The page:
“Every man or woman who is sane, every man or woman who has the feeling of being a person in the world, and for whom the world means something, every happy person, is in infinite debt to a woman.” What would today be without a bit of Mother’s Day-inspired Recommended Reading? Head over to Brain Pickings and learn why psychoanalyst Donald Winnicott believes that mothers are so vital.
After years of rebuffing film deals and movie rights offers, David Sedaris has finally allowed one of his stories to be made into a motion picture. This month, you’ll be able to check out University of Miami alum Kyle Alvarez’s adaptation of “C.O.G.” (Child of God). You can check out a trailer over here.
As you may have heard, this year marks the fiftieth anniversary of the passing of Sylvia Plath. It also, not coincidentally, marks the release of two new biographies: American Isis (the first to draw material from the recently-opened Ted Hughes archive) and Mad Girl’s Love Song (which looks at the poet’s relationship with her “big, dark, hunky boy”). Emma Garman weighs the impact of all this new scholarship at Salon.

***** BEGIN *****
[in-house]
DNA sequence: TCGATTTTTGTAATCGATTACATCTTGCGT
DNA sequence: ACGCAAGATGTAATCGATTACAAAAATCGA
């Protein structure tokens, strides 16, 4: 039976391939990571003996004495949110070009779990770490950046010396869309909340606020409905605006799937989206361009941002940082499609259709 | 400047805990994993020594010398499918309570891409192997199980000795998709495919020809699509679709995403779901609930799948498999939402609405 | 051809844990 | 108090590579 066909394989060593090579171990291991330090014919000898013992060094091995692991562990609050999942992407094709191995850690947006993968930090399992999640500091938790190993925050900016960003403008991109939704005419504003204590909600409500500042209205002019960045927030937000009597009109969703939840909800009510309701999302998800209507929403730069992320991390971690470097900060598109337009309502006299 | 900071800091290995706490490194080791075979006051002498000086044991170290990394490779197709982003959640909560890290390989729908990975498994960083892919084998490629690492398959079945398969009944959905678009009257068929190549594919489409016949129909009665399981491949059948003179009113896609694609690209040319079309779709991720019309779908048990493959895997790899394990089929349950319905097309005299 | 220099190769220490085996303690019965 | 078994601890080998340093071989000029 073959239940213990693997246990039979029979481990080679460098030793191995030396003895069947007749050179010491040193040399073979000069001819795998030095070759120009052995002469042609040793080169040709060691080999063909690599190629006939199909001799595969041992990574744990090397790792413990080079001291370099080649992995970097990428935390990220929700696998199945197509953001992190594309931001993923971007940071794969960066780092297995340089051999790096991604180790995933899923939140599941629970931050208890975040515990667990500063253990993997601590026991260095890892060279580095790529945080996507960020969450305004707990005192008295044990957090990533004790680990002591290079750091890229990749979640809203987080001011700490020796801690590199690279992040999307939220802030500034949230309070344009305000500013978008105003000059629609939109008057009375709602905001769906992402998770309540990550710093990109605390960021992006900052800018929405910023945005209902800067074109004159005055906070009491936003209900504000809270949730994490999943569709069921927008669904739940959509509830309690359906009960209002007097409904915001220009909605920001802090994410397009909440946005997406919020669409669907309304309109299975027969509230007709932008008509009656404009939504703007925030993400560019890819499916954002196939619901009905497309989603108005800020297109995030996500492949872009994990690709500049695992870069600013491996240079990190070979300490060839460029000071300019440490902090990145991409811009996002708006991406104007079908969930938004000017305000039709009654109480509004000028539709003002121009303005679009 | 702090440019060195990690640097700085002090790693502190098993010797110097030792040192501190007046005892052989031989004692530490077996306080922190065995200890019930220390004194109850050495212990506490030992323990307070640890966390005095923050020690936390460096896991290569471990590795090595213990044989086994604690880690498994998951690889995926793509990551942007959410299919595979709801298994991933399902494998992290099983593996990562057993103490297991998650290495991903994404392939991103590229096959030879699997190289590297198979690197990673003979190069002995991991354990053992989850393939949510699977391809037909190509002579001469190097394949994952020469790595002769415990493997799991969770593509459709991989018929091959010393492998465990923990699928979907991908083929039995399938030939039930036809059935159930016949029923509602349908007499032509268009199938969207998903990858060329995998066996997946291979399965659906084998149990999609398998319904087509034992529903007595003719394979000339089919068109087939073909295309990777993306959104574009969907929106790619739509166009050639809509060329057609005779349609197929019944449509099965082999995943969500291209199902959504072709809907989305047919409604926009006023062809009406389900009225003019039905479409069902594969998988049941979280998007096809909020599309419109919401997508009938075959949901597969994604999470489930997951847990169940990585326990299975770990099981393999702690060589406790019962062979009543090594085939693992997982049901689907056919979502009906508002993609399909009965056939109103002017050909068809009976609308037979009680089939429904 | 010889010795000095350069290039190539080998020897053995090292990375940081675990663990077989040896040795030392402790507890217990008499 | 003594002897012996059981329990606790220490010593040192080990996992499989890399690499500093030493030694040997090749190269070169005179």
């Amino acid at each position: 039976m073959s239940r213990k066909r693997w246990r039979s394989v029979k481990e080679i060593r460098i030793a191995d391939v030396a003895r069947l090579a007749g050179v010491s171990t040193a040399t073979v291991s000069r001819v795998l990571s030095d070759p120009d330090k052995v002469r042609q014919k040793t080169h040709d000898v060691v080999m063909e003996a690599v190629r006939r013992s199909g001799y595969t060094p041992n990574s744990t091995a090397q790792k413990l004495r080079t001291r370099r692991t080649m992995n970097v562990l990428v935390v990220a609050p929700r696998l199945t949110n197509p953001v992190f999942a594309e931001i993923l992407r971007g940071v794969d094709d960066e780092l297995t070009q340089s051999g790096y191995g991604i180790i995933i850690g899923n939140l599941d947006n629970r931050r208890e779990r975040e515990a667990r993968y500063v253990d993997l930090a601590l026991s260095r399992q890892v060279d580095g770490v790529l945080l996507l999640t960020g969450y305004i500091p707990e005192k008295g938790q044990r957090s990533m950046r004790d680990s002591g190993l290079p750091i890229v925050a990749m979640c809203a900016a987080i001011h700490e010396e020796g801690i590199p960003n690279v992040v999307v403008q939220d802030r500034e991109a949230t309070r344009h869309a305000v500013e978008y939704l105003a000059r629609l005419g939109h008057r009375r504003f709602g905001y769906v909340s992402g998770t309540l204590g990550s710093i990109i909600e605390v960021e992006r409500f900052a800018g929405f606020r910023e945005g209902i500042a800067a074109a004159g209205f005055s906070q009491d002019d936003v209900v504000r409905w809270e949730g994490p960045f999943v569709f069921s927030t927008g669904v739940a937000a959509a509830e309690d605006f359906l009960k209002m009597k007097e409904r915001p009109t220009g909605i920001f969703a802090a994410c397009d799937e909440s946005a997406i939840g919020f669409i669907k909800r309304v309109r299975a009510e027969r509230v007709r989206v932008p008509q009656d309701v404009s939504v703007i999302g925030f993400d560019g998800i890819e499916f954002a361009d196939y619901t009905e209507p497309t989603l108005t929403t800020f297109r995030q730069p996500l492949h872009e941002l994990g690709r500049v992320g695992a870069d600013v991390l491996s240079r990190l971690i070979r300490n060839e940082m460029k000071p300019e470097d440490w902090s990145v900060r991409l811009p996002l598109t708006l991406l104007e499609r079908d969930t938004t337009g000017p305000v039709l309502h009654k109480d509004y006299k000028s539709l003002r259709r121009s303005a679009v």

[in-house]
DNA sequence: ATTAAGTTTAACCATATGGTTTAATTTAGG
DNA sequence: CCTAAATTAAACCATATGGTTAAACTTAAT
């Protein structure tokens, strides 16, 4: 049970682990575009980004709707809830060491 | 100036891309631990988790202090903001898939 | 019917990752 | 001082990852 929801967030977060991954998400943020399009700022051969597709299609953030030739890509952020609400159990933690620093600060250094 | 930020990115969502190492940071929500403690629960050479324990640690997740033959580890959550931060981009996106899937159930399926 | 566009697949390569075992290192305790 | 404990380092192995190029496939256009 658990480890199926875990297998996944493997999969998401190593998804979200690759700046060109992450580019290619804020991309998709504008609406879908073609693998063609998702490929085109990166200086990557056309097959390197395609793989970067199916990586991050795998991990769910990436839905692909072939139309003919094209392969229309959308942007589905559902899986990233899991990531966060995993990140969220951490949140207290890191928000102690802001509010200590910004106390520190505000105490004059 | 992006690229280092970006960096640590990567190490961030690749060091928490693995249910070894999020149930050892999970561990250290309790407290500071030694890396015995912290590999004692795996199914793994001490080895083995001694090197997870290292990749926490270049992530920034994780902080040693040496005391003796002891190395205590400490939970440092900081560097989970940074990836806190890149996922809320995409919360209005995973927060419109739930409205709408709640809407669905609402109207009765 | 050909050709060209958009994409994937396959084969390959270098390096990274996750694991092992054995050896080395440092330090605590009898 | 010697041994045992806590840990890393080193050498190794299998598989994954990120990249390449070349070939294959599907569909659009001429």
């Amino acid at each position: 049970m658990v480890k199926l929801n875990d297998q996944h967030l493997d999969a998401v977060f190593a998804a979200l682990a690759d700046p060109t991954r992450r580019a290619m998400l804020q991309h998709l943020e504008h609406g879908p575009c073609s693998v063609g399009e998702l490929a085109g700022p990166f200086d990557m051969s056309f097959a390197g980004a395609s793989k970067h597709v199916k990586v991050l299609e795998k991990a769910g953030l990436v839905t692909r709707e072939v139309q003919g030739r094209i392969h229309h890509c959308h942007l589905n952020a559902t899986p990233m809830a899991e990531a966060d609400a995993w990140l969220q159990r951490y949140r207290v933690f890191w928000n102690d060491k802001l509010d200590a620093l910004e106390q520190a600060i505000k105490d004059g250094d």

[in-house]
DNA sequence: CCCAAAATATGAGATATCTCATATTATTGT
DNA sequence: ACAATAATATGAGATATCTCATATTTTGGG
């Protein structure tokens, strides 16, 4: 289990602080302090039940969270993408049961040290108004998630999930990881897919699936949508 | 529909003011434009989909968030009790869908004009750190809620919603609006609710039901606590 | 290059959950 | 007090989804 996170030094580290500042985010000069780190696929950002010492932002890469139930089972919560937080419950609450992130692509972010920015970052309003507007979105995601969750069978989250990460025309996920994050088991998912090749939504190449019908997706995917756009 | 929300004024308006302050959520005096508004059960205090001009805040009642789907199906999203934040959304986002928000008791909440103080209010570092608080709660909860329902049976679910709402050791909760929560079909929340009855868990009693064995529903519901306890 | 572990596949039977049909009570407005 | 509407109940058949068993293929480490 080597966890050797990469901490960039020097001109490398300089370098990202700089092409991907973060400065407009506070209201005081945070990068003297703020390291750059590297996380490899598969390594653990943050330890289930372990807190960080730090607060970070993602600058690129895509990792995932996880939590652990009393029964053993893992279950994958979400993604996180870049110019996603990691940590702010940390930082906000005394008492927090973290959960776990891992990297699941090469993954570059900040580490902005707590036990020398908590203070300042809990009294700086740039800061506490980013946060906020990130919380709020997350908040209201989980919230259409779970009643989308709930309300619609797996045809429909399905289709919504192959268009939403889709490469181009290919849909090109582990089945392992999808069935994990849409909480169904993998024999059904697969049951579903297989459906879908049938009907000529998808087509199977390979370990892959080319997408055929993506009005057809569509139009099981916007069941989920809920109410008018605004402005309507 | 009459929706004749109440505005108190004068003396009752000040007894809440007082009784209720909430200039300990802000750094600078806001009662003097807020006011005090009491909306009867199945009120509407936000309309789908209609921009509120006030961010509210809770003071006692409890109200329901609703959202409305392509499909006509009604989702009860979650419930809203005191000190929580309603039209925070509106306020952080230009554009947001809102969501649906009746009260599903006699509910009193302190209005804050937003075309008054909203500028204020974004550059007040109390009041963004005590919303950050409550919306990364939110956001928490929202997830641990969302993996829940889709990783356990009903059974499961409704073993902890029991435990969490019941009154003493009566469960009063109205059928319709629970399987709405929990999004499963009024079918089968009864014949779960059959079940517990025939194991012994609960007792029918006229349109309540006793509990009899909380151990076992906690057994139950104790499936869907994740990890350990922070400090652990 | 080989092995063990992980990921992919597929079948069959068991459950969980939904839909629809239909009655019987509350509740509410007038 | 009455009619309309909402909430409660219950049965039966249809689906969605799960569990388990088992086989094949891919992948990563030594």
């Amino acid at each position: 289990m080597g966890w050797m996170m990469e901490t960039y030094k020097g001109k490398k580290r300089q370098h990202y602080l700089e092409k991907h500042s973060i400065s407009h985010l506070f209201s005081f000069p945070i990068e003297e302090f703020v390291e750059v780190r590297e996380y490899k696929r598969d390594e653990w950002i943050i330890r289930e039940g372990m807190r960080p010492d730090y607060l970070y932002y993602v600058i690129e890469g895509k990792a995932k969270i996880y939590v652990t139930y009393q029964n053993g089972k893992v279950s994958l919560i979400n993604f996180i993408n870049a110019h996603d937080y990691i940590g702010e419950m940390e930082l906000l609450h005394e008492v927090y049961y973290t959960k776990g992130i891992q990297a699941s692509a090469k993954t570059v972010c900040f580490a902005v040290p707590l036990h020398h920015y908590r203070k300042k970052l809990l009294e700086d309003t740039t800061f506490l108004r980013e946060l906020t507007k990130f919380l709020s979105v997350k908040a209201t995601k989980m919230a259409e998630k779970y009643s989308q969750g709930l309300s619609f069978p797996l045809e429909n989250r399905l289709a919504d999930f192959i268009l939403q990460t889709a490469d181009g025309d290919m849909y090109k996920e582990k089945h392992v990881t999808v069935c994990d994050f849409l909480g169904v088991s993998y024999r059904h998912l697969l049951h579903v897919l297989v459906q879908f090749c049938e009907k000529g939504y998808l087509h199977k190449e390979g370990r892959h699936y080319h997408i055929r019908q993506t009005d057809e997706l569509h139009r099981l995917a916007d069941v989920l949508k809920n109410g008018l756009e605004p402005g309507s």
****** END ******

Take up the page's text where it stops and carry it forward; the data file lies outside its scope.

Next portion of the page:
"Say surrender. Say alabaster. Switchblade. / Honeysuckle. Goldenrod. Say autumn. / Say autumn despite the green in your eyes. Beauty despite / daylight. Say you’d kill for it. Unbreakable dawn / mounting in your throat. / My thrashing beneath you / like a sparrow stunned / with falling." Last week, Ocean Vuong published his newest collection, Night Sky With Exit Wounds. This week, it seems to be all anyone can talk about (because it's fantastic). Here's a piece from The New Yorker on Vuong and his designs for the English language.
As part of the River to River Festival, poet Jon Cotner has put together a “floating world,” or a map of Japanese poet Matsuo Bashō’s work transposed onto Rockefeller Park. Each hour, Cotner will lead a tour through the world. This isn't the first time Cotner's done something cool like this, either. Check out our dispatch from his "Poem Forest" last year.